Auto sales are down, virtually in a freefall, with many auto company sales down more than 30 per cent. One of the behemoths of the global heavy trucking industry, Volvo Trucks, has reported a truly shocking decline in sales for the third quarter of this year. Volvo claims a 99.7 per cent reduction in demand compared to the same period a year ago. That means orders went from 41,970 trucks in the third quarter of 2007 to just 115 in the third quarter of 2008. No, that's not a typo, one hundred fifteen trucks on order across Europe. Global sales for Volvo have declined 55 per cent.

Tighter credit standards are forcing many car buyers to put down more cash up front to get a loan. The average down payment last month was $3,108, up 42 per cent from $2,194 in the same month two years ago, Edmunds.com reports. That's the highest average down payment since the car-buying research site began tracking the number in 2002.

And it may get worse. GMAC, the financing arm of GM, has announced it will not lend to anyone whose credit score is not 700 or more. And not many Americans qualify. As of March 2008, Experian gave a national average credit score of 692. That means, for a large section of the consumer marketplace, cheap auto financing is a thing of the past, unless auto companies underwrite loans with guarantees.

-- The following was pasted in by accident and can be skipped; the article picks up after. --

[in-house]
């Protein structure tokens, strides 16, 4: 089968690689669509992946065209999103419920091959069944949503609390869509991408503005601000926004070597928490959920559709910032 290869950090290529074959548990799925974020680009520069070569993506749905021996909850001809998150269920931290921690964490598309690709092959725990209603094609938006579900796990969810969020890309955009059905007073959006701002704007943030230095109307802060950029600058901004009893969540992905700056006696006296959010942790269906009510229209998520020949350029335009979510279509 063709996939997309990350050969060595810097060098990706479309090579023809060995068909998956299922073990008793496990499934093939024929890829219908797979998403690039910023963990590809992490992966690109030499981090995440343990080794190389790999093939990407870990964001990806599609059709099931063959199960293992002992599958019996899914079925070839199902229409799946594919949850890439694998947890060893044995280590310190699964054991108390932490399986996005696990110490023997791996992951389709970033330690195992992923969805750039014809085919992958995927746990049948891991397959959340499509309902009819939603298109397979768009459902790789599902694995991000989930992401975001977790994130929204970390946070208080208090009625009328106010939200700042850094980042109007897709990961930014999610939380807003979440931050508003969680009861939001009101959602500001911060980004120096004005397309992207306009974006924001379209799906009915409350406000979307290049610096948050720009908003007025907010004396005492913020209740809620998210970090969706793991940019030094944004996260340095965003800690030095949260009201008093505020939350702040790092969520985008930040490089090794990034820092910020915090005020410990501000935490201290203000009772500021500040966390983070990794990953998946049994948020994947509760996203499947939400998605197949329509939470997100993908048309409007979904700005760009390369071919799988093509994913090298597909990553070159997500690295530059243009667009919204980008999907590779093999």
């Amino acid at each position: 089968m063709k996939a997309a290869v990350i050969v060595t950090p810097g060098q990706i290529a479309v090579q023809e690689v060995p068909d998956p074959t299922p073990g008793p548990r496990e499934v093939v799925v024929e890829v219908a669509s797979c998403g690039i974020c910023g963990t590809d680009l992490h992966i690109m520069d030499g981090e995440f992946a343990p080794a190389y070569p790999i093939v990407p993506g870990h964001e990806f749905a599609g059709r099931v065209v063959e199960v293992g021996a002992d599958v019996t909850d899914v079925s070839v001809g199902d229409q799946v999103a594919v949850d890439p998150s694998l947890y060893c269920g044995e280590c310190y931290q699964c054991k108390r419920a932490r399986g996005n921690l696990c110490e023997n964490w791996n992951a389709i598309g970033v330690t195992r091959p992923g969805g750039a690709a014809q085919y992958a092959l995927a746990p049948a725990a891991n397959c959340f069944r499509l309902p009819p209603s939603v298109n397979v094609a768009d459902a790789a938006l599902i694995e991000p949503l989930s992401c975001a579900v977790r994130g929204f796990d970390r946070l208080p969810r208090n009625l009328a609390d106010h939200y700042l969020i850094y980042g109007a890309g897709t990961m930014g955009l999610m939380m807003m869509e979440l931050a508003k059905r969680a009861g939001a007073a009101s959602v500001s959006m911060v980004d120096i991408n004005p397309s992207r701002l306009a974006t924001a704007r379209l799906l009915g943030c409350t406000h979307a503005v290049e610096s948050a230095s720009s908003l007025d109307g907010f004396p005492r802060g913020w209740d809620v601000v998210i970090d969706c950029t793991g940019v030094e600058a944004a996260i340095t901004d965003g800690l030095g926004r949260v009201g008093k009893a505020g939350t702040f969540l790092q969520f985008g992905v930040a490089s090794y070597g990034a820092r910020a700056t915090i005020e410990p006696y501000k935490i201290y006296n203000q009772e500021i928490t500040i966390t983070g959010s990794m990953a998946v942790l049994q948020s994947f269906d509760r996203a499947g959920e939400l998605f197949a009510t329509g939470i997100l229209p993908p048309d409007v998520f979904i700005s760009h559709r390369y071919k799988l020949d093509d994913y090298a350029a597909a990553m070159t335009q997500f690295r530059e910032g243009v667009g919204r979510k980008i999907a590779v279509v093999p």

And this is not restricted to auto loans alone. Indeed, the sub-prime crisis has taken its toll on the credit worthiness of the average American. With a record number of loans being defaulted, lenders informally raised the lowest limit on what was considered a low-risk borrower. Whereas 680 was formerly a good enough score for someone to get a good interest rate, the score was raised to 720 in 2008. So, with a score of 692, the average American in 2008 is considered a sub-prime borrower.

Falling consumer and retail sales are not surprising, given the fact that almost one million jobs have been lost in the last 12 months, bringing unemployment to 6.1 per cent. It is expected that the rate can fall to 8 per cent and even beyond. This suggests that at least another million jobs will be lost this cycle.